Closer, but the real parallel is with the classic 1947 film Miracle on 34th Street, where Santa Claus gets New York department stores Macy’s and Gimbels to each recommend shopping at their rival. This apparently deranged act wins undying consumer loyalty. I don’t see it catching on, personally. They will be running attack ads again next year.

Do say: “What a lovely gesture in these difficult times.”


End the beef: why Burger King wants people to eat at McDonald's

The multinational fast-food firm has taken out an advert promoting its rivals, from KFC to Five Guys, but are they really trying to help or just telling whoppers?

Burger King . magnanimous or sneaky? Photograph: Burger King/PA

Burger King . magnanimous or sneaky? Photograph: Burger King/PA

Last modified on Tue 3 Nov 2020 18.28 GMT

Age: 67. It was founded in Florida in 1953 as Insta-Burger King.

Appearance: Ubiquitous. It has 18,000 outlets in 100 countries half of them are in the US.

Whopping: Indeed.

A ruthless fast-food company in cut-throat competition with McDonald’s, presumably? That has certainly been the case up to now. You are of course thinking of the legendary burger wars of the 1970s and 80s when McDonald’s, the No 1 player in the market, Burger King and Wendy’s spent hundreds of millions of dollars attacking each other.

Naturally. They savaged the size of their rivals’ burgers and their content – “Where’s the beef?” demanded Wendy’s with a slogan that entered the political lexicon. However, for Burger King and Wendy’s, the wall-to-wall advertising designed to eviscerate the opposition failed to prevent huge financial losses.

Halcyon days. A boom time for advertising companies, for sure, but the war is over.

What do you mean? You haven’t looked at Burger King’s Twitter account recently?

I’ve been rather preoccupied with the US presidential election. Well, take a look.

Why don’t you just tell me what they’re saying instead. OK, they think you should go and get a takeaway from McDonald’s.

We know, we never thought we’d be saying this either. pic.twitter.com/cVRMSLSDq6

&mdash Burger King (@BurgerKingUK) November 2, 2020

WHAT? Yes, Burger King UK posted a short message under the headline “ORDER FROM McDONALD’S”.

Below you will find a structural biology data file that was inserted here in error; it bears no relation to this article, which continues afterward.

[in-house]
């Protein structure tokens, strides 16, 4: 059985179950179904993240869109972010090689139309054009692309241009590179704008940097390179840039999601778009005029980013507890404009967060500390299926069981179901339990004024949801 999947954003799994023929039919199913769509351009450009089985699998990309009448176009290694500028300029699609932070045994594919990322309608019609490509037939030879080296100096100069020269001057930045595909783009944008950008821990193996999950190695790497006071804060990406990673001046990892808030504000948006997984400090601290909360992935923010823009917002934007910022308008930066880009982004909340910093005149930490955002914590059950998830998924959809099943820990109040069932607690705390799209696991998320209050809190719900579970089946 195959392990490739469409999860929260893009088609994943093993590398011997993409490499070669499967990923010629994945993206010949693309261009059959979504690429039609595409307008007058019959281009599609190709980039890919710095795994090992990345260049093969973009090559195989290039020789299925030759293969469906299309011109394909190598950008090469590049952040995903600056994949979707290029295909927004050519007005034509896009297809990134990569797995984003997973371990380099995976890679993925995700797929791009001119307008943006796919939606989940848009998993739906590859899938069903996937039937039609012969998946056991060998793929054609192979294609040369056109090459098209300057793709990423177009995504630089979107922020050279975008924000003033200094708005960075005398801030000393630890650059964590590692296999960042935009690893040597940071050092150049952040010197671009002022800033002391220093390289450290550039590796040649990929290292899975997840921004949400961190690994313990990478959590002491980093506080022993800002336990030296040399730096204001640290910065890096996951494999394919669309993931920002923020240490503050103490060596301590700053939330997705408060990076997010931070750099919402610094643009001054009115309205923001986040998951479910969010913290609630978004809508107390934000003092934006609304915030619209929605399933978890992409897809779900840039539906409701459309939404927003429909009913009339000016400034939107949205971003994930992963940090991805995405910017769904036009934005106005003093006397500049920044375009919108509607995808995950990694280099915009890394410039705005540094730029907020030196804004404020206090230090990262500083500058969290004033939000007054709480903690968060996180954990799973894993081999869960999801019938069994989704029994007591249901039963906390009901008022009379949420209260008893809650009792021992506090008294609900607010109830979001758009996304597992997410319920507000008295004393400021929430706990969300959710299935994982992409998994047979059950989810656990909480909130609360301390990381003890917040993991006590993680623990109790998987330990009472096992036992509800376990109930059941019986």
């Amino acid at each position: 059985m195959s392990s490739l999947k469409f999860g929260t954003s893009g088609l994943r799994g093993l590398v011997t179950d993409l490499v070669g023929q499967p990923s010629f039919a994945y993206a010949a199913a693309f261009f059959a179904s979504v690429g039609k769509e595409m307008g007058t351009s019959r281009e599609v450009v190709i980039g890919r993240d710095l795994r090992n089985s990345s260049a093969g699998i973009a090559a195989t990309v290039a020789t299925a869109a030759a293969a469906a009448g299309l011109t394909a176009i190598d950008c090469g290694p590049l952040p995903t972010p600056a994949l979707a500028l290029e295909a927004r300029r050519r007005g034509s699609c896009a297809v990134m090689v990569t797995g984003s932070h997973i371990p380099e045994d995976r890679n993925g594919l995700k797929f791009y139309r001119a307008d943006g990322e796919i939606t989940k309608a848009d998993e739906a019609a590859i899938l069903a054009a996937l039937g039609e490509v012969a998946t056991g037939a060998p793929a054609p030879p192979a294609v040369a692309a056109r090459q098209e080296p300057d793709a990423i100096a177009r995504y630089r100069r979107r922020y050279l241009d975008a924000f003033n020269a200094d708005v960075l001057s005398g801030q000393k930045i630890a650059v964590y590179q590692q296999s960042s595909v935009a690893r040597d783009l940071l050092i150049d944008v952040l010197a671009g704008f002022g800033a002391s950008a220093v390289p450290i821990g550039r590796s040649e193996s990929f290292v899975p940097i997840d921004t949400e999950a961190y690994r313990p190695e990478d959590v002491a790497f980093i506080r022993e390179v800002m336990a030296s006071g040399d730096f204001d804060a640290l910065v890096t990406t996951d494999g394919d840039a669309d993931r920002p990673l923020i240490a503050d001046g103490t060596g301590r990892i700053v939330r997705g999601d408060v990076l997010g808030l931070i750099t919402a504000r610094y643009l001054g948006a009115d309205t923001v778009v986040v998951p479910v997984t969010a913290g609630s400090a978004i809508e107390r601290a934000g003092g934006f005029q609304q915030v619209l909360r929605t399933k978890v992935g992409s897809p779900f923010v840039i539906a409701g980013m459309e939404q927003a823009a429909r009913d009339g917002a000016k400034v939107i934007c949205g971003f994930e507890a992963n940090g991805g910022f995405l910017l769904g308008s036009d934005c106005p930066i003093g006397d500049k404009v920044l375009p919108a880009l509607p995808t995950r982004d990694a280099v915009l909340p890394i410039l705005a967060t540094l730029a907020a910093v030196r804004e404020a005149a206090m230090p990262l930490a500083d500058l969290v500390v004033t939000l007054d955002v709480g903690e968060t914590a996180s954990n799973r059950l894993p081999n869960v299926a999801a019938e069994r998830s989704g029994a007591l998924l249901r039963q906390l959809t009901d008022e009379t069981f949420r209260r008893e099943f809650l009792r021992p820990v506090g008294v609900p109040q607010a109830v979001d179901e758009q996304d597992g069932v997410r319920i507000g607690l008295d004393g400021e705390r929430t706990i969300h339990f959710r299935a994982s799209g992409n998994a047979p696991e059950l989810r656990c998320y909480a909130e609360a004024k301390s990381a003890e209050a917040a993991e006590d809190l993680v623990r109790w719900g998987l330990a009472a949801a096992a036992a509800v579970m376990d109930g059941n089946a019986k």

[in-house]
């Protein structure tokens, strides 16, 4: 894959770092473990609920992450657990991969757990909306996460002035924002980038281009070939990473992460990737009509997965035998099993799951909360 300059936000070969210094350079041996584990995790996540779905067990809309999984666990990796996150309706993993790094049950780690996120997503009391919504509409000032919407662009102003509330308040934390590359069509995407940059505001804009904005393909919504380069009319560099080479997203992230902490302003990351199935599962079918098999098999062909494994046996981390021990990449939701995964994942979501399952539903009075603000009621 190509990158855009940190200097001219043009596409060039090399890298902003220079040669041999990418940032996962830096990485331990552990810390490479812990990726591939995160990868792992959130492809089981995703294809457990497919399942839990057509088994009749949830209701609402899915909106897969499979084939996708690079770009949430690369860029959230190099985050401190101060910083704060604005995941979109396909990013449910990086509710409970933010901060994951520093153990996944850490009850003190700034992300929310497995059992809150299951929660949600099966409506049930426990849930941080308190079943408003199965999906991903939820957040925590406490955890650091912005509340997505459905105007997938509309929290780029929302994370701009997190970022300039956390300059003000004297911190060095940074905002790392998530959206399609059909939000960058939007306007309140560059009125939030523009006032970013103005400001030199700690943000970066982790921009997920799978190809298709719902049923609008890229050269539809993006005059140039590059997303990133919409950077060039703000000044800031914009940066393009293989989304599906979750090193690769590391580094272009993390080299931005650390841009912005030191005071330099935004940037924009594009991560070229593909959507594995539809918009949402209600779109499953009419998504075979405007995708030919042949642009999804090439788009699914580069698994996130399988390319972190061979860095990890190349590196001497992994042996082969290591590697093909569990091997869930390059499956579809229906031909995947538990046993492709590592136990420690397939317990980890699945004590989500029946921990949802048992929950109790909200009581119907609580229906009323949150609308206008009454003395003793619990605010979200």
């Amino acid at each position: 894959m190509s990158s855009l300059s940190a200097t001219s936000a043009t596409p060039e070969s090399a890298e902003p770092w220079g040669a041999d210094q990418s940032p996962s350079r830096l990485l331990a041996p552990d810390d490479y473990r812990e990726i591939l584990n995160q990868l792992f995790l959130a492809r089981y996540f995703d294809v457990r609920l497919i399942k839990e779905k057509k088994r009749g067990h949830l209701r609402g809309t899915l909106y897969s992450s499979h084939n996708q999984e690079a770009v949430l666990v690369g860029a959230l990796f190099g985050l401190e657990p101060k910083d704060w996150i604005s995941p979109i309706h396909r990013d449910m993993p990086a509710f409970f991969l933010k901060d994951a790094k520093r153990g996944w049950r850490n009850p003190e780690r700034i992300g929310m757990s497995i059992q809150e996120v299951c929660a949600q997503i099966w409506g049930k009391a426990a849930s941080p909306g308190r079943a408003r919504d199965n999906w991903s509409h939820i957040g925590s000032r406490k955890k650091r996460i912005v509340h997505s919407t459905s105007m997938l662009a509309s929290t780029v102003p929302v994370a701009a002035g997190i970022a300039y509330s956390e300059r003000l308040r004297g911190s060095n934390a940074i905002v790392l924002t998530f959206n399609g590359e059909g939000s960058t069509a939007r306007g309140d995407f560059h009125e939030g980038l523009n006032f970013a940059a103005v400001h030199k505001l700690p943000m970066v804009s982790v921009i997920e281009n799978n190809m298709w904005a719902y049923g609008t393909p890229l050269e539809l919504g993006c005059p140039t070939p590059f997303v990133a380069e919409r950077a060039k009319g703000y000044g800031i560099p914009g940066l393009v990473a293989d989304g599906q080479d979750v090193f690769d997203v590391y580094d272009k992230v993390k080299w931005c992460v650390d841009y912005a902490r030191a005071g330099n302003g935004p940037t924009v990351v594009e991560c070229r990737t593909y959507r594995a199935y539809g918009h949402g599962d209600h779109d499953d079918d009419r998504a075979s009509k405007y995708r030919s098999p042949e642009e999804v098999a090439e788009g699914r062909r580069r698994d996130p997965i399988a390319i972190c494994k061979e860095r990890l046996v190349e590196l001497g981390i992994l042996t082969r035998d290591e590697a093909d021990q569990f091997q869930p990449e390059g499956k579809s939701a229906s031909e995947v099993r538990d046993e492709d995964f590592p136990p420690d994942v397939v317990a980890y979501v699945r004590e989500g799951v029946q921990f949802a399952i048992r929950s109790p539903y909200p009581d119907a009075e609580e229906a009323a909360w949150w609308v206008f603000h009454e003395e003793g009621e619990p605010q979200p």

What’s their game? “We never thought we’d be asking you to do this,” says the post, “but restaurants employing thousands of staff really need your support at the moment.” It also namechecks KFC, Subway, Domino’s Pizza, Pizza Hut, Five Guys, Greggs, Taco Bell, Papa John’s Pizza and Leon.

That’s rather sweet: Some have admired this act of fellowship among fast- food chains. Others are more sceptical.

Go on: “Thank you, multibillion-dollar company for your incredibly heartfelt and sincere comment that isn’t totally an obvious ploy at increasing goodwill through an empty gesture by planting the seed that BK doesn’t completely suck,” says one unimpressed tweeter.

Cynic! The Burger King post does end with a plug for its own product – “Getting a Whopper is always best, but ordering a Big Mac is also not such a bad thing” – so a touch of healthy (or even unhealthy) scepticism may be in order.

This reminds me of something. Gerald Ratner?

No, Ratner was different. He attacked two of his own products and almost destroyed his jewellery business in the process. This is subtler – bigging yourself up by drawing attention to your main rival. Like Avis basing its “We try harder” advertising on being No 2 in the market to Hertz?

Closer, but the real parallel is with the classic 1947 film Miracle on 34th Street, where Santa Claus gets New York department stores Macy’s and Gimbels to each recommend shopping at their rival. This apparently deranged act wins undying consumer loyalty. I don’t see it catching on, personally. They will be running attack ads again next year.

Do say: “What a lovely gesture in these difficult times.”


End the beef: why Burger King wants people to eat at McDonald's

The multinational fast-food firm has taken out an advert promoting its rivals, from KFC to Five Guys, but are they really trying to help or just telling whoppers?

Burger King . magnanimous or sneaky? Photograph: Burger King/PA

Burger King . magnanimous or sneaky? Photograph: Burger King/PA

Last modified on Tue 3 Nov 2020 18.28 GMT

Age: 67. It was founded in Florida in 1953 as Insta-Burger King.

Appearance: Ubiquitous. It has 18,000 outlets in 100 countries half of them are in the US.

Whopping: Indeed.